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  1. Sadly I wasn't able to see this cast in Manon this time round but loved your review, To The Pointe. I think it's that mutual spontaneity - as you say, 'being real on stage' - that makes Hayward and Campbell such a great partnership. It isn't emoting, it isn't sentimentality, it's just that they both have a unique ability to make it real and that translates to the audience. However many times we may have seen a certain ballet, they bring something fresh and arresting in a way that makes it feel that we are seeing that particular ballet for the first time. I agree, too, with your comments about Corrales and Magri. Both are exciting and charismatic dancers who draw and hold the eye and fill the stage. I can't wait to see more of each of them.
  2. Agreed, and I did feel that the first movement of Concerto could have been a bit pacier, particularly for Frankie Hayward.
  3. I did realise that it was a slip of the hand, Penelope, as I’m sure everyone else will have done, and hope that my reaction was received in the spirit in which it was intended.
  4. Ahem, Penelope Simpson, there may be the odd, unforgiving Friend who might object to being described as ‘viral’! 😊
  5. If not downright miraculous. Biblical with a twist.
  6. I wasn’t going to give my views on the triple bill until I’d finished my triple viewings - opening night, today’s matinee and this coming Tuesday - but felt I had to add my voice to everyone who found the interaction between Arestis, Avis and Whitehead in today’s Enigma Variations so very moving. Magri impressed every bit as much as on opening night; she is one of those dancers who brings something extra to every performance, impossible to look away. Muntagirov was, as always, impeccable and Frankie Hayward as delightful as ever although I, too, was in two minds about partnering her with Corrales yet I’m not entirely sure why. Their mutual timing was razor-sharp and we know from R&J how devastating they can be together. Was it the disparity in size? Would James Hay have been a better match in this piece? (Rhapsody anyone?) I did, however, fully enjoy all three parts of this triple bill and am now looking forward to Tuesday night but before winding up can I please give a big shout out for the frequently under-appreciated Melissa Hamilton, whose sinuous lines brought an achingly beautiful quality to the slow movement of Concerto.
  7. Because, of course, after Lescaut’s drunken cavorting she has shown that she has the necessary aptitude for dealing with partners with unfortunate bodily spasms.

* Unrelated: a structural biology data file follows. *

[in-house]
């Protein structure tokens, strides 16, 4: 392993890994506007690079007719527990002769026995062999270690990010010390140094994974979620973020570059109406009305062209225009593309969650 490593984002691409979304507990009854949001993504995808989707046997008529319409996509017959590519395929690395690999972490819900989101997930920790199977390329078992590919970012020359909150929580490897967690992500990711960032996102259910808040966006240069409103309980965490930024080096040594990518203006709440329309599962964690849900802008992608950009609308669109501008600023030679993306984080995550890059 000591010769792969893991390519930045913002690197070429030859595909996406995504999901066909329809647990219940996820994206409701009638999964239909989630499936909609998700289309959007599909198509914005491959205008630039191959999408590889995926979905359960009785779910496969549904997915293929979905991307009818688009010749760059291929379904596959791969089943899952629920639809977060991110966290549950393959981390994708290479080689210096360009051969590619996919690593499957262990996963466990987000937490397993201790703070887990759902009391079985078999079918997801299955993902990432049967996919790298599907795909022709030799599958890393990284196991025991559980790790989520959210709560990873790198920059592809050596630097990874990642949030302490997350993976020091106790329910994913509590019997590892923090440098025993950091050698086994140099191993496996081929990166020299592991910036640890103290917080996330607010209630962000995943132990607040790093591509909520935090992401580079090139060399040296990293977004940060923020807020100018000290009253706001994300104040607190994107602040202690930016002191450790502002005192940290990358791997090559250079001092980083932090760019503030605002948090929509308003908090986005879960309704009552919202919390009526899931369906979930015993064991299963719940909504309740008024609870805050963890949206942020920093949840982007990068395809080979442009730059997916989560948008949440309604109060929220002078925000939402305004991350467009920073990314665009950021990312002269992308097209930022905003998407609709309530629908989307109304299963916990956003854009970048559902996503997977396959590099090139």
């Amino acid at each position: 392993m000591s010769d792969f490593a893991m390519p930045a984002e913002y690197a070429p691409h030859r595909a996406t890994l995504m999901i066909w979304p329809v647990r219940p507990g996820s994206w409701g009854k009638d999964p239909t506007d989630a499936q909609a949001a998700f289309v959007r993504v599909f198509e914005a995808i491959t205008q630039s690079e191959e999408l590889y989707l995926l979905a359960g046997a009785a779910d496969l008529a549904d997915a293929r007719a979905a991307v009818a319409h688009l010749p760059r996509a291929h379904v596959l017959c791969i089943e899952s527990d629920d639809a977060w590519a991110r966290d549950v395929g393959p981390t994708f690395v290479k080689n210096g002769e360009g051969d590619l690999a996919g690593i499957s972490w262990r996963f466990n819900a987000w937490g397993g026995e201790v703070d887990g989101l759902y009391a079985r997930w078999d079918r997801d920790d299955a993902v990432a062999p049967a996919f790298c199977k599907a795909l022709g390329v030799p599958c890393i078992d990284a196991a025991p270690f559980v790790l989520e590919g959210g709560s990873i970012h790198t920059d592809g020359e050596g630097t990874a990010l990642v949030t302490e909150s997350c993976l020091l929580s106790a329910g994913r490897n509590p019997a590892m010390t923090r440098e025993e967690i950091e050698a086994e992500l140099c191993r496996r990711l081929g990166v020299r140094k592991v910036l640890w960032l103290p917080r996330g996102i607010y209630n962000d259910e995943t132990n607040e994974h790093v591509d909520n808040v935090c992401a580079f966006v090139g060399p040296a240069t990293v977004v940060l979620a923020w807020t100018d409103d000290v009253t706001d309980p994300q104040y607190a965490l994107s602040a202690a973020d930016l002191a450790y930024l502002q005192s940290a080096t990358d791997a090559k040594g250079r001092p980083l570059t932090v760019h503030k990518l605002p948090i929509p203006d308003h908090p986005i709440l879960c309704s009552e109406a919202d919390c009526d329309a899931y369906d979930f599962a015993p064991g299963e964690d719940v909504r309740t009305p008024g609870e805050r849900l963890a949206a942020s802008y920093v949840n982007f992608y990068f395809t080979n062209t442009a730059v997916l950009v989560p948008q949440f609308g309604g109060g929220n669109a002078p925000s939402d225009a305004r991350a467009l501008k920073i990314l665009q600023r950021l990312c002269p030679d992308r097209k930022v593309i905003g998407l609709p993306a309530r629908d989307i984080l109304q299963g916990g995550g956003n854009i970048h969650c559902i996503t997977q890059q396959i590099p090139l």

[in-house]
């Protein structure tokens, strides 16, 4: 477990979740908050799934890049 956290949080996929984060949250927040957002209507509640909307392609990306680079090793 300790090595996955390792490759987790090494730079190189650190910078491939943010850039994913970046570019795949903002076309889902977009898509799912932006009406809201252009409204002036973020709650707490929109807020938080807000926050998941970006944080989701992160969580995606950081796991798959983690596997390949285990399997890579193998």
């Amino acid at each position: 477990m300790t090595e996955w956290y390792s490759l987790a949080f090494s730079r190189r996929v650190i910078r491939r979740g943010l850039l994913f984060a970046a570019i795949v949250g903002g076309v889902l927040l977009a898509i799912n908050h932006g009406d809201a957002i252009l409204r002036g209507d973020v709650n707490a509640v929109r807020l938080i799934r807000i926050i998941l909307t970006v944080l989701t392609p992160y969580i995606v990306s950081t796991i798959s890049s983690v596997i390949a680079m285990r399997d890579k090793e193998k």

8. You’ll have to get a nice profile photo like Rob S ...
  9. Devastated to have missed Francesca Hayward (and the rest of this cast) this time round, sadly couldn't make the dates. Was she that much better than last time round when I did see her and thought she was pretty amazing then?
  10. This really is turning into ROH-gate, isn't it, with the axe falling more on the denials and contradictions than what may or may not initially have been done.
  11. I am a Friend. I had always understood that 20% of tickets for each production were held back and was happy with that. I was also, in the interests of fairness, happy to accept a ticket cap, although my preference is for four as I do like to attend with my family and/or personal friends. I believe that the ‘benefits’ of Friends membership and fairness to the public are both met by this means although I will say that one of the main reasons why I pay a Friends subscription is precisely so that I can have a better chance of getting affordable tickets to the over-subscribed productions. I have a limited budget and Friends membership gives me a chance of buying cheap tickets which would otherwise be unavailable. There are no overall savings since the lower ticket cost is offset by the cost of subscription but I prefer to do things this way to make sure, as far as possible - and it is not always possible even as a Friend - that I can get to see the productions of my choice. Whilst there are clearly many Friends who have large budgets (lucky them!), there are equally obviously many who do not, as can be seen by the high number of the cheapest tickets taken during the early stages of Friends booking. I had wondered whether these were held back for public booking but on current evidence that would seem not to be the case and I must therefore assume that these tickets have been bought by similar Friends to me - ie those on limited budgets who are prepared to swallow the subscription fee and, in return, limit their consumption to the cheaper tickets as a trade off in order to see the over-subscribed as well as the under-subscribed productions. Sorry for going on at length but I do feel that, like me, most Friends wholly approve holding back a reasonable percentage of tickets for each production and at a broad range of prices provided that one of the tangible benefits of Friends’ membership includes an enhanced chance of obtaining affordable tickets to all productions. By way of comparison, the National Theatre, itself highly subsidised, seems to sell out completely to the highest level of Friends for the must-see productions, suggesting that the only difference between it and the ROH is the misleading messages as to public availability put out by the ROH rather than ticket availability per se.
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